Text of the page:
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Virtual branches and Facebook payments: Poland gets new digital bank

18 June 2012  |  20738 views  |  1 biometric  face pointer

Poland's first digital bank has launched, complete with virtual branch, mobile, app, Facebook payments, personal finance management tools and an "entertainment area".

Alior Bank unveiled its separate Alior Sync business last week, pitching it as a new type of financial services firm, available anytime, anywhere, for a young, digitally savvy customer base.

Alior Sync is replacing physical branches with a virtual one that can be accessed through its Web site. The site contains a tab showing users how many employees are available to talk and through which medium - video, audio or text chat. When a customer clicks on an option they are put through to a member of staff and a screen where they can carry out transactions.

In addition to regular online banking features, the new player has also developed Android and iOS mobile apps that let customers check their finances, transfer funds and pay invoices using their handsets' cameras.

A finance management tool, which can import account histories from other banks, is designed to help customers keep track of their budget while a payments assistant helps control spending and alerts users when transactions occur.

The bank has also worked with vendor IND Group on an app that lets customers transfer money directly to friends through Facebook photos without having to leave the page. The transactions are authorised using one-time codes sent via text messages and captcha. PayPal payments can also be made via e-mail.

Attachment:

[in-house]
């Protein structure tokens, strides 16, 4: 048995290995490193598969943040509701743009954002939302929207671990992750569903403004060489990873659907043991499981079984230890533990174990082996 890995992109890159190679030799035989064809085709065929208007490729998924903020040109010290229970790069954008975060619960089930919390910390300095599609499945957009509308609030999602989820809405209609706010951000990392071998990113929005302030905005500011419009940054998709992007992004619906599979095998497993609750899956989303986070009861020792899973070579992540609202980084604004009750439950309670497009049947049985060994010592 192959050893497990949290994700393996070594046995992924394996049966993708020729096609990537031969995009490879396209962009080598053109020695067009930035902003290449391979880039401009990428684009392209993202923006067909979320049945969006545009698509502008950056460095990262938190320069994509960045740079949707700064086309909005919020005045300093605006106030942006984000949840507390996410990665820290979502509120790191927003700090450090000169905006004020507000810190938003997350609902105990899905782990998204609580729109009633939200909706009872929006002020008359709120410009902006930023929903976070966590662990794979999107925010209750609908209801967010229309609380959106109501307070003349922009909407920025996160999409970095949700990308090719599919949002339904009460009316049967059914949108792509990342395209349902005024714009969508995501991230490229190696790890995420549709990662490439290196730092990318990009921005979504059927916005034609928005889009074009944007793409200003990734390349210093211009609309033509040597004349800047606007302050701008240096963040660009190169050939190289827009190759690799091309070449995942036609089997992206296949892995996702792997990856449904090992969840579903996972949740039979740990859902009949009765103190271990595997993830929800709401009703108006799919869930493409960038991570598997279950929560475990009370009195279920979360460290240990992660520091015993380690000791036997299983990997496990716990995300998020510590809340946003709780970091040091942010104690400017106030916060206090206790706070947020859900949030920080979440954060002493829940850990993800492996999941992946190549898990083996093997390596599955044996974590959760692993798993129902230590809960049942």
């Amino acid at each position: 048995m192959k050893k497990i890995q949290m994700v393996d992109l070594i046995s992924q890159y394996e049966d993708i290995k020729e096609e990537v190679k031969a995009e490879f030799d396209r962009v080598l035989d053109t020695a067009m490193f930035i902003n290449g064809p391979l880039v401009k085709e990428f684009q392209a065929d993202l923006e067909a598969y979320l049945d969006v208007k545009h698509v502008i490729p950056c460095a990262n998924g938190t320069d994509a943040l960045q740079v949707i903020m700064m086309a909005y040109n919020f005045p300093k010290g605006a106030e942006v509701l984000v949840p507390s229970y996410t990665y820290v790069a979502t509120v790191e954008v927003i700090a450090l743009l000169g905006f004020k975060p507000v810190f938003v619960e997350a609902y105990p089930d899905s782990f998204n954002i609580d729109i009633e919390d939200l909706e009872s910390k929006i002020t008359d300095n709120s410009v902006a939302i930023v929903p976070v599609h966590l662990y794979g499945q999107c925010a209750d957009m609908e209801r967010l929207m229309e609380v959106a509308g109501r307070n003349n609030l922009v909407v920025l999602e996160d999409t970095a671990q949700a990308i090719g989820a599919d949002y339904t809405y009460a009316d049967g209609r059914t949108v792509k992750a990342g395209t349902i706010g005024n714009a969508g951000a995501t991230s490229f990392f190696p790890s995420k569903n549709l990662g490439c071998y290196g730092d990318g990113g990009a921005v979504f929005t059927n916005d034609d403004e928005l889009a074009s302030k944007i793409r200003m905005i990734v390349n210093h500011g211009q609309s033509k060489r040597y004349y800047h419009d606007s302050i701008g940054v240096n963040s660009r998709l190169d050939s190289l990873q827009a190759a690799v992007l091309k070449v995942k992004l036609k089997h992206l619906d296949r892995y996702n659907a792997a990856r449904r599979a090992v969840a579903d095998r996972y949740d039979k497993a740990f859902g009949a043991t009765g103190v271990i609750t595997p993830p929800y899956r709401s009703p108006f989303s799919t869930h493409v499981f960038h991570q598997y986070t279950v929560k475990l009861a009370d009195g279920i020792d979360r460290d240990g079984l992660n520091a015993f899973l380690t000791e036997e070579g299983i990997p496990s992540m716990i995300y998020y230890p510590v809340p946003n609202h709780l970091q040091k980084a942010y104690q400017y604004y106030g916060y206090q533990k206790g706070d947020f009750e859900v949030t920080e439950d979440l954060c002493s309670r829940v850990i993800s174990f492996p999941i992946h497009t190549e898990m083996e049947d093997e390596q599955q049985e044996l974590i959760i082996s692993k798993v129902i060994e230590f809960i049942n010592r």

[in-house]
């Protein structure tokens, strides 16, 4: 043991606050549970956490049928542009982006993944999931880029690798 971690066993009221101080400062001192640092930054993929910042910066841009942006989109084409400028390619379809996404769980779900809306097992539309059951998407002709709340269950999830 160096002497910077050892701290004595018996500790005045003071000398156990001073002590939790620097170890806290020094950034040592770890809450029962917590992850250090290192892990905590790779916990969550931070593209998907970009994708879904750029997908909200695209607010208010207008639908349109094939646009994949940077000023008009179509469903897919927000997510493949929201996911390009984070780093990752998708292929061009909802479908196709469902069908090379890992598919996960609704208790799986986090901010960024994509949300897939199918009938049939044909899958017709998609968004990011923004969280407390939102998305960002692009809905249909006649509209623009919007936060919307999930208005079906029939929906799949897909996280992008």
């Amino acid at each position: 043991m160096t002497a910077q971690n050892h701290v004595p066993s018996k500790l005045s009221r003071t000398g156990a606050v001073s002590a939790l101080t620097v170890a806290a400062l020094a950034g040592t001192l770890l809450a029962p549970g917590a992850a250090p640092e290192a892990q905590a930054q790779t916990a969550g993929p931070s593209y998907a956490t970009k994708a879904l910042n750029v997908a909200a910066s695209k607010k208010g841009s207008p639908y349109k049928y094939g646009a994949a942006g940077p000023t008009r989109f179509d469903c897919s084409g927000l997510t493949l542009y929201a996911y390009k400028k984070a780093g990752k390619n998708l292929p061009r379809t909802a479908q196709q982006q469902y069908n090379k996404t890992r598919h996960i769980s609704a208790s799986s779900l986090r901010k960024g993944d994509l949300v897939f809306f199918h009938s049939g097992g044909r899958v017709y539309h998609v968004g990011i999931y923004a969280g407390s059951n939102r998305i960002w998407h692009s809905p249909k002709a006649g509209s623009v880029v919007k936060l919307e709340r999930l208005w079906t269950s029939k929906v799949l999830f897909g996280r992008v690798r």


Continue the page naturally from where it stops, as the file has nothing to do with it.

Alior Sync has added an entertainment area to its site where users can watch films, listen to music and play games. People can also get discount deals and those who recommend the bank on Facebook will receive free movie tickets.

Having spent 50 million zloty and eight months on the project - working with IND Group, Alfavox, Oracle and HP - Alior Sync says it aims to have signed up one million customers and four billion zloty in deposits within four years.

Comments: (1)

A Finextra member
A Finextra member | 19 June, 2012, 07:20

Good luck in signing up customers as a new bank - this has had only meager uptake in most other markets. Most people like to see the brick and mortar part as well - be able to walk into a branch and resolve issues F2F that have arisen even though they are happy to do transactional services over the web. Furthermore - one should not underestimate the value of the brand - as a startup the non brand is a disadvantage, especially in these challenging times for many banks in Europe. Who trusts a newcomer?

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